Social Value Recruitment
We believe in equal opportunity recruitment practices. We believe that attitude is as valuable as experience. We believe the recruitment industry across the Liverpool City Region needs to change. At least in part. Changing the way you recruit just one individual can make a huge difference to not just them but also their family and their community. To that end we have developed a Social Value Recruitment Charter that we want as many organisations as possible to sign up to…….from SME’s to the largest employers in the region. Together we can make a difference.
1. Senior leadership team to develop and support recruitment policies that offer the widest opportunity whilst reducing barriers to employment.
• Promote social recruitment and its benefits to all recruiting managers
• Promote social recruitment to partner and supply organisations
• Recruiting managers to be equality, diversity and inclusivity trained
• Review recruitment activity with referral agencies and representatives of underrepresented/hard to reach groups to ensure equal opportunity
2. Advertise vacancies in a way that encourages applications from underrepresented or hard to reach groups.
• Post job vacancies on a wide range of mediums not just job boards and traditional recruitment agencies – social media, jobcentre plus, company website, referral organisations
• Remove unintentionally biased language from job descriptions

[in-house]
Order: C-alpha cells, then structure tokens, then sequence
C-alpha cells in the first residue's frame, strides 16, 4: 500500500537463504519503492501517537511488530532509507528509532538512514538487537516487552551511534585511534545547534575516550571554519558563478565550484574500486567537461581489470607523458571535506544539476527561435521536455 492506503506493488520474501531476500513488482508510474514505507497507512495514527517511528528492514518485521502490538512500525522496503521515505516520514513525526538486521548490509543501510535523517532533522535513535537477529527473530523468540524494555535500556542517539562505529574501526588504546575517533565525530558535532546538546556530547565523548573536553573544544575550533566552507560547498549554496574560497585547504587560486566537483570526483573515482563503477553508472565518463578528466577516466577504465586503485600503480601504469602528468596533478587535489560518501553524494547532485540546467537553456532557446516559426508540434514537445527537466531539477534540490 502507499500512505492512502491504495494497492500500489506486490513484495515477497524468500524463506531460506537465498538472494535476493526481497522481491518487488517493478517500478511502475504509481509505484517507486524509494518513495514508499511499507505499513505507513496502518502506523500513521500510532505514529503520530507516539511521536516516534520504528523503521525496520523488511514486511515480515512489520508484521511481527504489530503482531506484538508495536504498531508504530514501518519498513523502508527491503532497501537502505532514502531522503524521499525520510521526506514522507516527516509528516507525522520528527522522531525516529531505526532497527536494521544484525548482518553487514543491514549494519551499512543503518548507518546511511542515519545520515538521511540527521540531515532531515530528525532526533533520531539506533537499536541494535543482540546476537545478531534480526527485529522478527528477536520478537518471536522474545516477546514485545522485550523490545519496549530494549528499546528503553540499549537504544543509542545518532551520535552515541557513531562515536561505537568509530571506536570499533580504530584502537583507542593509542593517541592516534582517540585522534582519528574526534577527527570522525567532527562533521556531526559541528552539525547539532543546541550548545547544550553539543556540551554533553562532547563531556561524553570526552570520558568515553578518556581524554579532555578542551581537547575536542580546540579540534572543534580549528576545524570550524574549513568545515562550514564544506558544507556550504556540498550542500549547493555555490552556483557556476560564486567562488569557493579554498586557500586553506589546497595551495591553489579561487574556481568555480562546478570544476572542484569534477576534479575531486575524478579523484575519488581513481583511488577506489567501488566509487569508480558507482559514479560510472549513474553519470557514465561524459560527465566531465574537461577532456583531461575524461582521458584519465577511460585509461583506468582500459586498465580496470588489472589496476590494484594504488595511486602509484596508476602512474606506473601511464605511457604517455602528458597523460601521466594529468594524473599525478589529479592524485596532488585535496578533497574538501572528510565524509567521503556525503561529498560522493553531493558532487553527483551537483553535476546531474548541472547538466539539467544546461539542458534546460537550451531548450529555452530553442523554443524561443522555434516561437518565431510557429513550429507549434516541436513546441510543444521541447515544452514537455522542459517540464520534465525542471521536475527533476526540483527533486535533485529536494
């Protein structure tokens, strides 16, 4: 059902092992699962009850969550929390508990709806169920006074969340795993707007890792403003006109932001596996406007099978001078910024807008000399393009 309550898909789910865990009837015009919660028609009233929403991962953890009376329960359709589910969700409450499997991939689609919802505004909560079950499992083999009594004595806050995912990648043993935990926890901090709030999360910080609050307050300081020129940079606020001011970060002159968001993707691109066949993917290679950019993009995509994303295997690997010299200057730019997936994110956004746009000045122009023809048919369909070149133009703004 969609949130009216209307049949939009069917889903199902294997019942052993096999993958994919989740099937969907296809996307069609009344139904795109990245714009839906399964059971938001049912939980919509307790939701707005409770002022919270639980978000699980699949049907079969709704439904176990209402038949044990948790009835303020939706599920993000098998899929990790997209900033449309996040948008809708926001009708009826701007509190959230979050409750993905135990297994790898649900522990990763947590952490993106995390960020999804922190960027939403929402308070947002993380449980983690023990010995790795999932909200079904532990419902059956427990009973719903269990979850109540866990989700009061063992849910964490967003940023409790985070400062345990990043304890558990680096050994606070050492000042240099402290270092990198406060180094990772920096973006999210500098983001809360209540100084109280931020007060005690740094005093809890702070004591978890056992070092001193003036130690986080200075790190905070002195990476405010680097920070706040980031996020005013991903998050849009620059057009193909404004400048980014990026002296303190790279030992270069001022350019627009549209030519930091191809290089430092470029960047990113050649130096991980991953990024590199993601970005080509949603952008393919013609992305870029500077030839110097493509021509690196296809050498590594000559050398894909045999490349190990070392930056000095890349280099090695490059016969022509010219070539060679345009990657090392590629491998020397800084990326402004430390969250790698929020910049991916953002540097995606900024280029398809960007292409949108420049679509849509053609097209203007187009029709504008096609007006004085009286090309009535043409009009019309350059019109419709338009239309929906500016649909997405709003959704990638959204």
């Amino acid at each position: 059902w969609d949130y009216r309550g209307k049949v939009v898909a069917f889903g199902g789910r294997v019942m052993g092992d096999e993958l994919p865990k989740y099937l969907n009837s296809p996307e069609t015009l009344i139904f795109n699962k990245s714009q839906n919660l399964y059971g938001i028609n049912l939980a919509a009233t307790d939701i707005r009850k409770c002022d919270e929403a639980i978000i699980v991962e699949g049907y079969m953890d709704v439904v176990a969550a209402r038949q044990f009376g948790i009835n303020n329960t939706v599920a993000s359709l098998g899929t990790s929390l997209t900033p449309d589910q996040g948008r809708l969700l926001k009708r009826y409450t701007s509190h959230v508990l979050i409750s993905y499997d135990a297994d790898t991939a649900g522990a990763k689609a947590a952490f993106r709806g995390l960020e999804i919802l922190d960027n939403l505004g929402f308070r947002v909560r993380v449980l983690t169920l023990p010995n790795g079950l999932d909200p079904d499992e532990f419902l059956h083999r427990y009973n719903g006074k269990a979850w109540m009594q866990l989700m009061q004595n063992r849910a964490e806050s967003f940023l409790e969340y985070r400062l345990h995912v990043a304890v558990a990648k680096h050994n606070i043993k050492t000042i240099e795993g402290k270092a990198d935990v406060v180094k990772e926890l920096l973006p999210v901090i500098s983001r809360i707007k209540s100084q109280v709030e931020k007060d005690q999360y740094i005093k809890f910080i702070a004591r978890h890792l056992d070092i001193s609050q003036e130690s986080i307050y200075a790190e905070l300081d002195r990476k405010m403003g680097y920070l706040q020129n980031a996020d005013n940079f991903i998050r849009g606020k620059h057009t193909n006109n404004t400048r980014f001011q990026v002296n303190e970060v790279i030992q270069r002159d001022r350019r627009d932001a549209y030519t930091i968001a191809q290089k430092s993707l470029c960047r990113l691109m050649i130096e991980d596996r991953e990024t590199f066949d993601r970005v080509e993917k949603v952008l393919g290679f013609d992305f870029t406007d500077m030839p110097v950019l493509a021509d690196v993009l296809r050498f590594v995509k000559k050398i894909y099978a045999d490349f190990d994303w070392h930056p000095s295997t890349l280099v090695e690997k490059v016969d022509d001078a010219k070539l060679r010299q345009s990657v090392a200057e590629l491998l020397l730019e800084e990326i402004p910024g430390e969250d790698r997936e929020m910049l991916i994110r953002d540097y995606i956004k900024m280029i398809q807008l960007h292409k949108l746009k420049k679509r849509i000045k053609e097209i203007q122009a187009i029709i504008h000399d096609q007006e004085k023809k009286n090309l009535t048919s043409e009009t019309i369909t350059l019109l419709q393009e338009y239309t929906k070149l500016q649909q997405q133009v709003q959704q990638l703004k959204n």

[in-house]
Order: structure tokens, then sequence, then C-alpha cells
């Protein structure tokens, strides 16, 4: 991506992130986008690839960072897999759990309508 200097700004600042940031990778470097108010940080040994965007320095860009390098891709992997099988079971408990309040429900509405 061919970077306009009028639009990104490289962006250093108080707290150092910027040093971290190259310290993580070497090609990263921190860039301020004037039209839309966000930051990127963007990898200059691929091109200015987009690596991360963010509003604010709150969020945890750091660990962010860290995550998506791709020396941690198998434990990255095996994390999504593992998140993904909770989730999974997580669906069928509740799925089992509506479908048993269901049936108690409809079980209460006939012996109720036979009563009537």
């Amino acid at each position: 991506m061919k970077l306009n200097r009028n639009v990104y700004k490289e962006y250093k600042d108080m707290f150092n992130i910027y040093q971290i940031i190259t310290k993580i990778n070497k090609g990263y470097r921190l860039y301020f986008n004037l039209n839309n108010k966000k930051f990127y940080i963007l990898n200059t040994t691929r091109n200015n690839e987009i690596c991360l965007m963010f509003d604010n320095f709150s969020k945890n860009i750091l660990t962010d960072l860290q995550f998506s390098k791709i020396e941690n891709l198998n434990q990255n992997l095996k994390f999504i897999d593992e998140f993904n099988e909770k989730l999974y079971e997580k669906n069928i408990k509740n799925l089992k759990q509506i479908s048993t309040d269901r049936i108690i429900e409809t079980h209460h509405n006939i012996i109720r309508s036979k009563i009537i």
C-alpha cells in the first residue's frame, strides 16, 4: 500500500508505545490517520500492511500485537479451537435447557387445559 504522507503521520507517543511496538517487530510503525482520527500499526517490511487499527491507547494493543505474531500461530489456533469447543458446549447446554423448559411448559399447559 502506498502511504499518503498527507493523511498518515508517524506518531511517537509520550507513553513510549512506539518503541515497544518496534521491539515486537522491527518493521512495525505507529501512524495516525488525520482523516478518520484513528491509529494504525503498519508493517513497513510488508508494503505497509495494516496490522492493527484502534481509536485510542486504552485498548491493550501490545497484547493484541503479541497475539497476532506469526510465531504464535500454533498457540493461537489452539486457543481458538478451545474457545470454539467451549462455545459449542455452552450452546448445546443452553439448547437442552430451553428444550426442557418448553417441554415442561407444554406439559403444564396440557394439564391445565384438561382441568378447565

• Avoid industry jargon and acronyms on job posts
• Be explicit on job descriptions and specifically list out core tasks and salary
• Make all company literature disability friendly and available in other formats
• Alongside job posts use case studies and success stories of non-traditional candidates that people can relate to
• Promote softer skill requirements such as attitude, commitment, organisation skills and timekeeping
• Partner with organisations who represent and work with non-traditional or hard to reach candidates
3. Offer transparent pre-application support to candidates with limited to no experience
• All job posts to have a corresponding telephone number to answer candidate queries
• Make a recruiting manager available for group question & answer sessions
• Partner with a social recruiter to develop industry/role specific employability short courses
• Attend jobs and careers fairs
• Organise a one day meet the employer event annually
• Offer work placements/experience up to two weeks to referred candidates and students
4. Value attitude and commitment whilst not precluding those without specific work / role experience
• Look beyond direct experience when selecting an interview shortlist
• Creating a list of transferable skills per job role
• Ask only relevant questions in interviews
• Create ‘soft setting’ interviews which are less formal
• Have a maximum of two interviewers
• Provide valuable interview feedback to all candidates where possible
5. Offer flexible induction programmes that take in to account the needs of the individual and appoint a designated buddy/mentor
• Offer flexible, clear and informative induction programmes without the need for prior job knowledge
• Encourage questions from inductees throughout the process
• Provide a company handbook with key contacts and site map
• Asign a mentor / buddy to all new starters
• Have a designated wellbeing officer
• Implement an early stage 360° review and use candidate feedback to help shape future inductions
6. To consider apprenticeships for all open vacancies where applicable.
• To offer apprentice opportunities across the business at all levels
• To provide in work support and designated time for learners to complete their apprenticeship tasks and support evidence collation
• To never release an apprenticeship learner during their apprenticeship. if this is a necessary and unavoidable business decision the company will seek to place the candidate to another employer.